To protect patients at risk before the definite decision about an ICD implantation, a wearable cardioverter–defibrillator (WCD) can be used to terminate hemodynamically relevant ventricular tachycardia and VF.[11] [12] The use of a WCD is currently recommended in patients who need transient protection from SCD.[13] [14] [15]

At our department, patients are routinely screened after cardiac surgery and before discharge into rehabilitation program. Patients with LVEF ≤35% are equipped with a WCD for 3 months to protect them from SCD after surgery. Patients with ICD infections undergo aggregate explantation and are then discharged with a WCD until proper freedom from infection is achieved and a reimplantation of the ICD can safely be made. The objective of this study was to track the improvement in LVEF, the incidence of ventricular tachyarrhythmias, and the efficacy and safety of WCDs in patients who had undergone recent cardiac surgery.


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Patients and Methods

Study Population

We included all patients who were discharged with a WCD (LifeVest Wearable Defibrillator; Zoll, Pittsburg, Pennsylvania, United States) from the department of cardiothoracic, transplantation, and vascular surgery. Patients with LVEF of ≤35% or those who underwent an explantation of an existing ICD due to infection were prescribed a WCD.


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Materials

The LifeVest WCD is a vest containing electrocardiogram (ECG) and shock electrodes. A sequence of alarms is initiated in case of a detection of VA. A biphasic defibrillation shock is delivered if the alarm is not stopped by pressing the WCD response button on the vest. The patient will do so as long as the VA episode has no hemodynamic relevance and does not lead to unconsciousness. The mechanism also prevents inappropriate shocks in case of ECG misinterpretation. The device can deliver up to (…) five shocks per VA episode. A pacing function is not included. The LifeVest records the wearing time (based on the ECG) as well as automatically identified VA episodes, use of response button and shocks. A detailed description of the technical features is given by Klein et al.[16]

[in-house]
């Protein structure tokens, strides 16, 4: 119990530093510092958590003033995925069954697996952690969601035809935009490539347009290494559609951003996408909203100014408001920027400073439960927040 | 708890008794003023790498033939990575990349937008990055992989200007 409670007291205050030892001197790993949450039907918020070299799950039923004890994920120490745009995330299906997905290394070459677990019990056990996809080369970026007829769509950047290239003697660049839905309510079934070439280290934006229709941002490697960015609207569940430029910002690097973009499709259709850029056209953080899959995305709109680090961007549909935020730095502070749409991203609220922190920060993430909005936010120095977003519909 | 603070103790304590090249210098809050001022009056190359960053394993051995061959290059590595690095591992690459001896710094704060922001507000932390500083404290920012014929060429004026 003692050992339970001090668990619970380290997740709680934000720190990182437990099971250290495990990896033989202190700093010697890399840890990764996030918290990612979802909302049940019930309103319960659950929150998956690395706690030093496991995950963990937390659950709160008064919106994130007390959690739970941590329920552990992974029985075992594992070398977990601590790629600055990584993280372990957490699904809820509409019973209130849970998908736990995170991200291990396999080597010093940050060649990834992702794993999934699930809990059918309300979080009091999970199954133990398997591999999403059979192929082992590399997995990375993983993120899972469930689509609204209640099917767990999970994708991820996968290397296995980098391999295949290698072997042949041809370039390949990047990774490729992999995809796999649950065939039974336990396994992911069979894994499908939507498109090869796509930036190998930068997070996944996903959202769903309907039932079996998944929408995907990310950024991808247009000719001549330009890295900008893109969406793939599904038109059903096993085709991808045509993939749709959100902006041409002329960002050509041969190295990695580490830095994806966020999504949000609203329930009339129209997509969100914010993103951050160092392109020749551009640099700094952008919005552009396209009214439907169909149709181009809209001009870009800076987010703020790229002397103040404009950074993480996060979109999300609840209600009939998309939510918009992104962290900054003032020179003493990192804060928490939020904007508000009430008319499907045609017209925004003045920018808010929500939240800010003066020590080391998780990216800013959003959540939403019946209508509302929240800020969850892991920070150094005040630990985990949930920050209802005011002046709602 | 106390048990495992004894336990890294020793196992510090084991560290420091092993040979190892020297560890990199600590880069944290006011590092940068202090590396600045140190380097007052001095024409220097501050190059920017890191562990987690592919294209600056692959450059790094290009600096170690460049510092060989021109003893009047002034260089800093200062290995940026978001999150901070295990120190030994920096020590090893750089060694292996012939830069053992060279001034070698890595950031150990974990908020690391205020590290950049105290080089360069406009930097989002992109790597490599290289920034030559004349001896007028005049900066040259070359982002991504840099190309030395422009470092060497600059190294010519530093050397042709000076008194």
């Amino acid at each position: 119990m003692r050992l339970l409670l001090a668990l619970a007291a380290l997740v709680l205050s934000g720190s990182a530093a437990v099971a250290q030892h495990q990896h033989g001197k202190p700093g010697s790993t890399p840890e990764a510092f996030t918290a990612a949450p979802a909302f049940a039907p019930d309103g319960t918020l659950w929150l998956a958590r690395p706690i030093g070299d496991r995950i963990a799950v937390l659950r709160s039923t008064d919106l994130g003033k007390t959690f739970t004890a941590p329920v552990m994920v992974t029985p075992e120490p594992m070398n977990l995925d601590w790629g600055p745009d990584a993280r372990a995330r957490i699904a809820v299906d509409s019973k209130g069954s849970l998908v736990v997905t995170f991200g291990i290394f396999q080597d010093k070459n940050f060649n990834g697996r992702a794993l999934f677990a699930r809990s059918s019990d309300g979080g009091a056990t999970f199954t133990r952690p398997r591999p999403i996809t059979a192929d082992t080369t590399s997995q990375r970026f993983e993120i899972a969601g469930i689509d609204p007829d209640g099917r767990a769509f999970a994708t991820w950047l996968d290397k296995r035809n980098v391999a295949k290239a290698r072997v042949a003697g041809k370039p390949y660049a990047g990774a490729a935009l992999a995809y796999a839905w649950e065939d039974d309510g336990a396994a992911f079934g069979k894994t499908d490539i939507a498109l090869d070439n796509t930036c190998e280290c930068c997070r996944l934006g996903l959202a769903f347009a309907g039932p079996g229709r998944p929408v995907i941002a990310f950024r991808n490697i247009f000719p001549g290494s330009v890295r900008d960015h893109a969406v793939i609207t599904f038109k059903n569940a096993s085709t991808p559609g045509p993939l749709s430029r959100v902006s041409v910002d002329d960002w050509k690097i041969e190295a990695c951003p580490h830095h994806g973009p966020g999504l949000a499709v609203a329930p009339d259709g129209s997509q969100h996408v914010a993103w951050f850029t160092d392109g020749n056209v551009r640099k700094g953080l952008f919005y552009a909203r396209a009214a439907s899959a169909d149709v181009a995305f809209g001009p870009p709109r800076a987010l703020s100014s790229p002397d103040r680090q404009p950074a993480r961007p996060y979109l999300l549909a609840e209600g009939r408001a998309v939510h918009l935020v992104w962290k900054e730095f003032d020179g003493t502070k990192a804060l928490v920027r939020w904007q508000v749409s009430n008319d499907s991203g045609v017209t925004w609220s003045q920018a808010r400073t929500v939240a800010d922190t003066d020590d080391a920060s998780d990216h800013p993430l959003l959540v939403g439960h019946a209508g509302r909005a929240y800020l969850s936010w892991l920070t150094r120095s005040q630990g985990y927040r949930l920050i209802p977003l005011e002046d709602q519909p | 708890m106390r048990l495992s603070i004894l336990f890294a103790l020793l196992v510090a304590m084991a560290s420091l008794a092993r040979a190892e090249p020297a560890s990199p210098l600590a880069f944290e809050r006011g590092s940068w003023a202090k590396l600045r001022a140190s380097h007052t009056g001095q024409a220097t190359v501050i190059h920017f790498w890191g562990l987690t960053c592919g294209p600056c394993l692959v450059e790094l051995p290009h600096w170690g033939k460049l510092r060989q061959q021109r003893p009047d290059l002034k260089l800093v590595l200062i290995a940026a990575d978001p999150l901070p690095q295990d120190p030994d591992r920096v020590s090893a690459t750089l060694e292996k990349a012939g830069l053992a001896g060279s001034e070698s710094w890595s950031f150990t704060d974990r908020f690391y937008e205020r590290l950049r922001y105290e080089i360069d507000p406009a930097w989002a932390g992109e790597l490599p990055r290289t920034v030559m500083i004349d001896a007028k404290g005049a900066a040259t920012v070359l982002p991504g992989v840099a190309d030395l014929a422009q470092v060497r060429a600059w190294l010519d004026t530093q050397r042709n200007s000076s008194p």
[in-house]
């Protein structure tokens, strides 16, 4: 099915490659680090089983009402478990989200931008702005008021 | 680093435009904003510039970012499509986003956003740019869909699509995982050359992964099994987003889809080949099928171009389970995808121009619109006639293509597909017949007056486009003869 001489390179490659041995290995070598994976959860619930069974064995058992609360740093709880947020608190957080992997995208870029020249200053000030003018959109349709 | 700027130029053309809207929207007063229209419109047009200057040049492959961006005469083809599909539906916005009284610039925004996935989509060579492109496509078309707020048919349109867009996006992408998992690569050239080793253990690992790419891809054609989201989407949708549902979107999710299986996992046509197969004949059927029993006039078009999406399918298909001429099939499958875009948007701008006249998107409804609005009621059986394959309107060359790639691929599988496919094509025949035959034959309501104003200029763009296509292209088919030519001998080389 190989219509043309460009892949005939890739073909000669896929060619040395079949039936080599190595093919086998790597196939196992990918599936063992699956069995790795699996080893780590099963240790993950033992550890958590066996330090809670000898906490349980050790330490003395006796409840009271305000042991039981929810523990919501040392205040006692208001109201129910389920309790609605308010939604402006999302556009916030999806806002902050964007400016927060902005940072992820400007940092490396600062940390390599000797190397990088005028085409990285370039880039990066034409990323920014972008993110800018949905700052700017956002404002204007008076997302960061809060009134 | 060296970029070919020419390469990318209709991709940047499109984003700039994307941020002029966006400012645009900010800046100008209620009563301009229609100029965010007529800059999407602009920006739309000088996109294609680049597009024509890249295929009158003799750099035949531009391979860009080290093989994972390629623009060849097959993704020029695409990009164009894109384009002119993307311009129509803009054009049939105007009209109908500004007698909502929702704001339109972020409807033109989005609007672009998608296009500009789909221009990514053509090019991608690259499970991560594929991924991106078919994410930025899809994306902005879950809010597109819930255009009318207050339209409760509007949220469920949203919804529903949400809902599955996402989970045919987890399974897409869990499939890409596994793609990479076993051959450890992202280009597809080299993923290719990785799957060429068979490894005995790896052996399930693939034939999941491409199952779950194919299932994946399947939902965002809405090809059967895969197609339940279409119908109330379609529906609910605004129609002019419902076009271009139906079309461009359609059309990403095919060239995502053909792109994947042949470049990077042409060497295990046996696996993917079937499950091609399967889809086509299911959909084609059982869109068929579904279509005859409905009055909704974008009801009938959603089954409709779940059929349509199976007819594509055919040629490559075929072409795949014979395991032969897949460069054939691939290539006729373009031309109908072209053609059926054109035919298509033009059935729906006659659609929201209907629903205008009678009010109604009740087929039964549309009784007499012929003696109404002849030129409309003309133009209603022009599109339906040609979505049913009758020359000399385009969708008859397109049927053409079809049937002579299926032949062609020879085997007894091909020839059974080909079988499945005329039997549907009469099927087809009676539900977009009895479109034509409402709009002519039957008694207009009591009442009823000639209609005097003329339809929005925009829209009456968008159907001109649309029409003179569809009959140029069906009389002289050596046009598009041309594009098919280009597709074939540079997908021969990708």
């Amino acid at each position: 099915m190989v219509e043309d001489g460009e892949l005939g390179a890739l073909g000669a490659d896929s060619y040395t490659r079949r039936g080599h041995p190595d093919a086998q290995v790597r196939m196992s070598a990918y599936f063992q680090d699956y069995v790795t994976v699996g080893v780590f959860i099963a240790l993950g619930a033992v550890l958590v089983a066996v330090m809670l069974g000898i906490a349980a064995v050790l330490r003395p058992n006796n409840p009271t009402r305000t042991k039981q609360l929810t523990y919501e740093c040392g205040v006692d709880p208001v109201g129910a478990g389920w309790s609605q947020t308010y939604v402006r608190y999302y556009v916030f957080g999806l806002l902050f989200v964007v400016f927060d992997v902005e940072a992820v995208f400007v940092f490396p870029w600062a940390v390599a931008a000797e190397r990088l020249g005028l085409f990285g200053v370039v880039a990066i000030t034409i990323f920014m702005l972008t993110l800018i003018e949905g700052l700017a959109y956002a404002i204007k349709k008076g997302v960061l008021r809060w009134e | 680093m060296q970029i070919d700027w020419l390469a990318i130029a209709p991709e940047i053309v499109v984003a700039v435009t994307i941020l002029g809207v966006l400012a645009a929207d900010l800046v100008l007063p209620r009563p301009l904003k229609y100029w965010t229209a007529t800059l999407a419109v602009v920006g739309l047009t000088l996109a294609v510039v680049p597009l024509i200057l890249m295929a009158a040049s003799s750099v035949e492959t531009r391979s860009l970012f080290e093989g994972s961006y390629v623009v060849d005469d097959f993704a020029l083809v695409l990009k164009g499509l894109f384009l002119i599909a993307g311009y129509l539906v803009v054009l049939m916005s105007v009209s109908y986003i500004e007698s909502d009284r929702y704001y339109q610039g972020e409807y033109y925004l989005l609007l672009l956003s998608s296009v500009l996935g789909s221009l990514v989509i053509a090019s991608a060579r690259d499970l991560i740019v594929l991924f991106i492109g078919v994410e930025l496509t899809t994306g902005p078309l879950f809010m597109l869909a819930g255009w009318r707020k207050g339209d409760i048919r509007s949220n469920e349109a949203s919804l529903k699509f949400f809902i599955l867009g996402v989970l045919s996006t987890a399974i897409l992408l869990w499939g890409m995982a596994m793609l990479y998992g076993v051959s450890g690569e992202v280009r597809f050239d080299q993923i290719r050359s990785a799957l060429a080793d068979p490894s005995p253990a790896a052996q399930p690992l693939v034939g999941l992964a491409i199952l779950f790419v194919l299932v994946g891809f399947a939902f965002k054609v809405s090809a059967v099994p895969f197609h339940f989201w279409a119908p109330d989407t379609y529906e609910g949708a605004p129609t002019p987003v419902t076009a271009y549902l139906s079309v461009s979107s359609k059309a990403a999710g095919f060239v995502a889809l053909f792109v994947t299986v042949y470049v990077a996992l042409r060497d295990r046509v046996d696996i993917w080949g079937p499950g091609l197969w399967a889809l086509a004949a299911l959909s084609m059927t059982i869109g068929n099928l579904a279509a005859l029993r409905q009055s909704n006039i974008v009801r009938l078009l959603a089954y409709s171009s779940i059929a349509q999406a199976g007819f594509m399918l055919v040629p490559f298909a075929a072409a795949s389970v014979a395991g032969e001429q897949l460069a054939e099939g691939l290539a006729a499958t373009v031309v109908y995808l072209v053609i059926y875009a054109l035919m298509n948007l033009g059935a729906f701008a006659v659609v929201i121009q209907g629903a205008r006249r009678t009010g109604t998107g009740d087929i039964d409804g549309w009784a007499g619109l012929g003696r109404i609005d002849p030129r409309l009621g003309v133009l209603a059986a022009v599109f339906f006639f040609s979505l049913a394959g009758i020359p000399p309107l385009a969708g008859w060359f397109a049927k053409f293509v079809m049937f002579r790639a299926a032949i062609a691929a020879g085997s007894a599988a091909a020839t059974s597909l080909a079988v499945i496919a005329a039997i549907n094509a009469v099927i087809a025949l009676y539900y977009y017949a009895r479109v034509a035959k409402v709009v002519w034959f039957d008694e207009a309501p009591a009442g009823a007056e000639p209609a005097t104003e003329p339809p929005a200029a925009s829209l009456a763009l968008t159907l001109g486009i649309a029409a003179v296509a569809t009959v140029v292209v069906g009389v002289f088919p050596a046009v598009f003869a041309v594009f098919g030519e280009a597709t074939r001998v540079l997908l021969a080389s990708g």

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Data Collection

Clinical data were collected retrospectively from our institutions' electronic records. Included in the data analyses were age, sex, type of surgery, atrial fibrillation events, mitral valve insufficiency, extent of coronary vessel disease, and LVEF at the time of WCD prescription and at a 3-month follow-up. ECGs of VAs, WCD shocks, and WCD-wearing time were analyzed in the automatically recorded WCD data provided by Zoll. The institution's ethics board approved the study.


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Statistical Analyses

Clinical data were analyzed using descriptive statistics with median and interquartile range (IQR) or mean ± standard deviation, as appropriate. Possible predictors of VAs and WCD shocks were analyzed using chi-square and Student's t-tests in independent samples. The change in LVEF was compared by Student's t-test in paired samples. Differences in median wearing time were compared between genders using the nonparametric Mann–Whitney's U-test. A two-sided level of significance of p < 0.05 was assumed. Statistical analyses were performed with SPSS 24.0 (IBM, Chicago, Illinois, United States).


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Results

We identified 100 patients who were discharged with a WCD after cardiac surgery between 2012 and 2017. The mean age in the patient cohort was 67 ± 10 years. Seventy-nine patients were male and 21 were female. Fifty-eight patients had coronary artery bypass graft (CABG) surgery of which 41 procedures were isolated coronary revascularizations. The types of cardiac surgeries performed on the patient cohort are presented in [Table 1].

Table 1

Types of surgery